Even though they were supposed to meet at eleven, Bailey always liked to arrive anywhere from fifteen minutes to an entire half hour early scope things out beforehand. Sitting at the Starbucks across the street from the park where they planned to meet, she pretended to be entirely engrossed in her chai tea and smartphone. With her leather satchel on the table in front of her, she could have passed for any typical urban college student. “Blend in, and do not attract attention” was her motto and mantra at all times. All the while, she was casting sidelong glances towards the park until she saw a familiar figure wandering around. Not wanting to jump the gun, she patiently waited for his call, adjusting the hood of her sweatshirt the further cover her face. Within seconds, she felt her phone vibrate in her hand, a blocked number showing up on the screen. Smirking, she let it ring two more times before she answered calmly.
“I'm here. Will this take long?” He asked in a rushed voice.
“I'll be there in a minute, and this will take as long as it will take.” Contrite, she rolled her eyes and continued, “but what you're asking for isn't very complicated. We're both busy people; I'll make this as brief as I can.”
Crossing the street, it was a lucky coincidence that she happened to be stuck in the middle of a small crowd of people. Charlie, with his back turned, didn't see her coming until she was right behind him.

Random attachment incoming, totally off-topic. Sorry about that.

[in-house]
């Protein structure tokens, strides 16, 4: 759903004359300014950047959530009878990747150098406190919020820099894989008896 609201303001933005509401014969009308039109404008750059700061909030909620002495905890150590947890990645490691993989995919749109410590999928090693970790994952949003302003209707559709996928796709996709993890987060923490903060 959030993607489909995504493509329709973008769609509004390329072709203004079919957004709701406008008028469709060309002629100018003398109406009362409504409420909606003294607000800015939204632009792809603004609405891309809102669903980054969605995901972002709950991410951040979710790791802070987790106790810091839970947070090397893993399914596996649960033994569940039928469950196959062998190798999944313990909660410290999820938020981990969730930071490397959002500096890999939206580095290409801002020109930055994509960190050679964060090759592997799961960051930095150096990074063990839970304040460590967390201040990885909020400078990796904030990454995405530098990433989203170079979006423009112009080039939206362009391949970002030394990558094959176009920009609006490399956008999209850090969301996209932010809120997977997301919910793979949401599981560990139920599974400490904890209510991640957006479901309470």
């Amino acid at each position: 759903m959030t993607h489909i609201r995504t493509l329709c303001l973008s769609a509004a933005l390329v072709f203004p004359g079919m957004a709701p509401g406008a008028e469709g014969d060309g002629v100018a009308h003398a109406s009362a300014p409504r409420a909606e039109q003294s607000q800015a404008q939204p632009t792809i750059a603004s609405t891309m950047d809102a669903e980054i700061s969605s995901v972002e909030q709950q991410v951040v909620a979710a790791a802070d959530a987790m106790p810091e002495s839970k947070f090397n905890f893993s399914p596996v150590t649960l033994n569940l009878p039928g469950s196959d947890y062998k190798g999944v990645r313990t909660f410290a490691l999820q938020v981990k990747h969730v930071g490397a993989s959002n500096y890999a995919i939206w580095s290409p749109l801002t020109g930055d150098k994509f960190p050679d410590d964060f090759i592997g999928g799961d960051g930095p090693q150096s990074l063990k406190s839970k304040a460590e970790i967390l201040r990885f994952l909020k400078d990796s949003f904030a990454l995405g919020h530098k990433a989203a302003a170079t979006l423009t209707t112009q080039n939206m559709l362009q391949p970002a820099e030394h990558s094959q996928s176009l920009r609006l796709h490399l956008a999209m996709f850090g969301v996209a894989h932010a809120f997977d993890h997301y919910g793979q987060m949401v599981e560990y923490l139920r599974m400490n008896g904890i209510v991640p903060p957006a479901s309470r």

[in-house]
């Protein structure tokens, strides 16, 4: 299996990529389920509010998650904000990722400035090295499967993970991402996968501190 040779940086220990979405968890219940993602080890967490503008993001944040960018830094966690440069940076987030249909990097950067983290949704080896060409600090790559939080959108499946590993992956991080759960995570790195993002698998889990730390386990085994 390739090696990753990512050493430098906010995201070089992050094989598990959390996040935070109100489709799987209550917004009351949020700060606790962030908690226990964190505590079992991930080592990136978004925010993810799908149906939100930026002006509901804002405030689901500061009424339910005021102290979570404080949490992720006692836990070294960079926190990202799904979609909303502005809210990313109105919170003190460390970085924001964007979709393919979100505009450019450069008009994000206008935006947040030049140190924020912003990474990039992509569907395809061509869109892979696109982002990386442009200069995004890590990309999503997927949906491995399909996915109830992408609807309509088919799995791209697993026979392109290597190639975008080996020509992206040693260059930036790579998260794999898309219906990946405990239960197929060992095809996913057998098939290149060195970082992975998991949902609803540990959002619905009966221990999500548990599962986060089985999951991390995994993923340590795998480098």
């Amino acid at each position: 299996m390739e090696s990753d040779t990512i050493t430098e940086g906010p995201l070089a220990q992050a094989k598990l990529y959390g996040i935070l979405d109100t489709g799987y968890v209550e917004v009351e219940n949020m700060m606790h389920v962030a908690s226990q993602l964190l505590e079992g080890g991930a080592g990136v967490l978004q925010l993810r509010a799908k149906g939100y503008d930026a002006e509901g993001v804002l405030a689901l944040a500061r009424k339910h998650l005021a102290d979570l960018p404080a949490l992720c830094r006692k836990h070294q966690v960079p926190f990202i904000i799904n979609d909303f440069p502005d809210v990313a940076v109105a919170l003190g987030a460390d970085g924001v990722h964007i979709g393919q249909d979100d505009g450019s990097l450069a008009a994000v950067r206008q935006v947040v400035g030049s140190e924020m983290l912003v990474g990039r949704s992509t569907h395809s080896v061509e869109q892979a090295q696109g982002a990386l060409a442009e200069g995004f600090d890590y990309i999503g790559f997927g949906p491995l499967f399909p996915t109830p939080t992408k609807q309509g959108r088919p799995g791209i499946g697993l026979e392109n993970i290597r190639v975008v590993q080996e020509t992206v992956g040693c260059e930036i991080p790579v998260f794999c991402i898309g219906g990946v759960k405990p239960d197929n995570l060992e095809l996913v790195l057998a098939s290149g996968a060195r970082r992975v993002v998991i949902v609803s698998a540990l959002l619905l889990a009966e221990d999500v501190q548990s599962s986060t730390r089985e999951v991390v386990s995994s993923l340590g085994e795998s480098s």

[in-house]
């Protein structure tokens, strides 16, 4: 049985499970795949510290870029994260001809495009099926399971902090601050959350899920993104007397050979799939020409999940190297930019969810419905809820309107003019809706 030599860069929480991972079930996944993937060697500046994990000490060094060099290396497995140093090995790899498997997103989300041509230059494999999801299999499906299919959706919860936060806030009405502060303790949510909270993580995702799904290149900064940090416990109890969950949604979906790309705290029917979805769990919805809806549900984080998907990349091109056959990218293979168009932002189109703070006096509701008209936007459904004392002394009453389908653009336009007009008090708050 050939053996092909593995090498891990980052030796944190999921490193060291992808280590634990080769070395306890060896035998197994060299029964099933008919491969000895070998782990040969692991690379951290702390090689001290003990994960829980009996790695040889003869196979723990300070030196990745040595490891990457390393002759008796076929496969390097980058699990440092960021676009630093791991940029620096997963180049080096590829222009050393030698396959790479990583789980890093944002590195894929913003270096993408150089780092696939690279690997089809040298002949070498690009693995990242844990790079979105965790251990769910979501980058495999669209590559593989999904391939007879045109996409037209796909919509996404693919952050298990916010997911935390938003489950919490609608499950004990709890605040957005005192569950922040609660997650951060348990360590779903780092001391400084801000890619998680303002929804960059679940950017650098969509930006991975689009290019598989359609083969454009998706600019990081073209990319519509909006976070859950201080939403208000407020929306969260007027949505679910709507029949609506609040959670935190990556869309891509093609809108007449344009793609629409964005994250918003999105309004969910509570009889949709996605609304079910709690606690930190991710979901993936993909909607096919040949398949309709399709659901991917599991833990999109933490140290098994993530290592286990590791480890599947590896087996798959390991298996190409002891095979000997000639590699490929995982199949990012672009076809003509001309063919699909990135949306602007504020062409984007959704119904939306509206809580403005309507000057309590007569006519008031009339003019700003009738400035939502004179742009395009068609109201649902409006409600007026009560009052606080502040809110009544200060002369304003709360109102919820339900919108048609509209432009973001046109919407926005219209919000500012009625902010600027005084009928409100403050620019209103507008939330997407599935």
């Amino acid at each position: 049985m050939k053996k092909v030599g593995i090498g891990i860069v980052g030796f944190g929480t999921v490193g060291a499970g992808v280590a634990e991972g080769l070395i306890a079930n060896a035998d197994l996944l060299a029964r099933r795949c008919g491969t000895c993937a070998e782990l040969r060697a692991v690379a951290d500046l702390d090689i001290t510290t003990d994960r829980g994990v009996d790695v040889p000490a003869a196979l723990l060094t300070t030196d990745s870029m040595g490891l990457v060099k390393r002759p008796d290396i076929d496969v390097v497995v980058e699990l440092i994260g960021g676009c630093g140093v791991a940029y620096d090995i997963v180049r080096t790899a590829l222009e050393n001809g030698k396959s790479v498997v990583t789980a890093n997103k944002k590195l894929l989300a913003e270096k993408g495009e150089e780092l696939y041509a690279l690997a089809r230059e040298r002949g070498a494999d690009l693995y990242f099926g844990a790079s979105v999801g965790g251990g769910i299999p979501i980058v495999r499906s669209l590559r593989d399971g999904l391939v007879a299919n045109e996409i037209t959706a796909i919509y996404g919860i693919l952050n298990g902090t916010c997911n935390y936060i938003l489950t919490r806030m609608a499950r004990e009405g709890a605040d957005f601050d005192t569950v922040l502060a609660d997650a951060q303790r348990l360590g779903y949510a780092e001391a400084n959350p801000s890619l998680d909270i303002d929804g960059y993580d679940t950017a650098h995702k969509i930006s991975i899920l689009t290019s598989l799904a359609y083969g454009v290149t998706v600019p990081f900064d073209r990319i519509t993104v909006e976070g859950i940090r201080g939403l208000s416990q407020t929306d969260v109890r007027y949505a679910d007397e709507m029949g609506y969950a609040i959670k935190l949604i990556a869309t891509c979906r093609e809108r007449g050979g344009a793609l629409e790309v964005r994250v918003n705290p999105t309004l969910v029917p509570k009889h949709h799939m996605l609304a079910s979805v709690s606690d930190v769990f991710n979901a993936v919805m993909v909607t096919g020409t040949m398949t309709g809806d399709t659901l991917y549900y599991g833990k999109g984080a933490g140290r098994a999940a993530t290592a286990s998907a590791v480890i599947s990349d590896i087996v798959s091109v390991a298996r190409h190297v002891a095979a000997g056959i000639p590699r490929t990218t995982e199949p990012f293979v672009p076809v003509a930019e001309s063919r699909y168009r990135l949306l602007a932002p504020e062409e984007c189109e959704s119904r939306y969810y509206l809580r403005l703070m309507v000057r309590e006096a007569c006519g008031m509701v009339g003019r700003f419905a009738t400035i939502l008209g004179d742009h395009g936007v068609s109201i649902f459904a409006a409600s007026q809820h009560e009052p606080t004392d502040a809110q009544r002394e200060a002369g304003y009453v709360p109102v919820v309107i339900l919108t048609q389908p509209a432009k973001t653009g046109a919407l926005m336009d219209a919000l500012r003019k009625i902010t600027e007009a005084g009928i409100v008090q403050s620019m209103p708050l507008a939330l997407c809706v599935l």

“Oh. You're here.”
“That's right. Why don't we take a walk?” Leading him away from the main flow of traffic, they sat on the nearby bench. As it was a weekday, still relatively early, not very many people time to stop and smell the roses in the middle of their daily rat race. “Talk.”
“What else do you need to know?” Charlie squawked defensively. “I already told you - “
“We've only spoken on the phone,” she interrupted. “I remember quite clearly what you told me then, thank you. However, I'm also aware that there are certain things that you couldn't have possibly told me over the phone… so now, I need the full story. That is, if you want me to help you.”
Sighing sharply, Charlie looked away uncomfortably. Crossing her legs, Bailey waited. Technically, she had all day, but she was still in no mood to coddle anyone.
“As I mentioned, I’m going through a divorce. My wife… she has some sensitive information. Stuff that can not only screw me in court, but can also land me in jail. Do you follow?”
“I’ll need more than that, Charlie.”
“Anna!” he bleated, using the alias that she liked to fall back on every so often. “Tax evasion, okay?! She has proof of a few offshore accounts that I keep so that I don’t have to declare everything. I - I’d gotten into some trouble two years ago. Lawsuit. The other guy didn’t get a fraction of what he should have because I’d hidden my assets. There's eight of them in all, and they all have ten grand or just under.”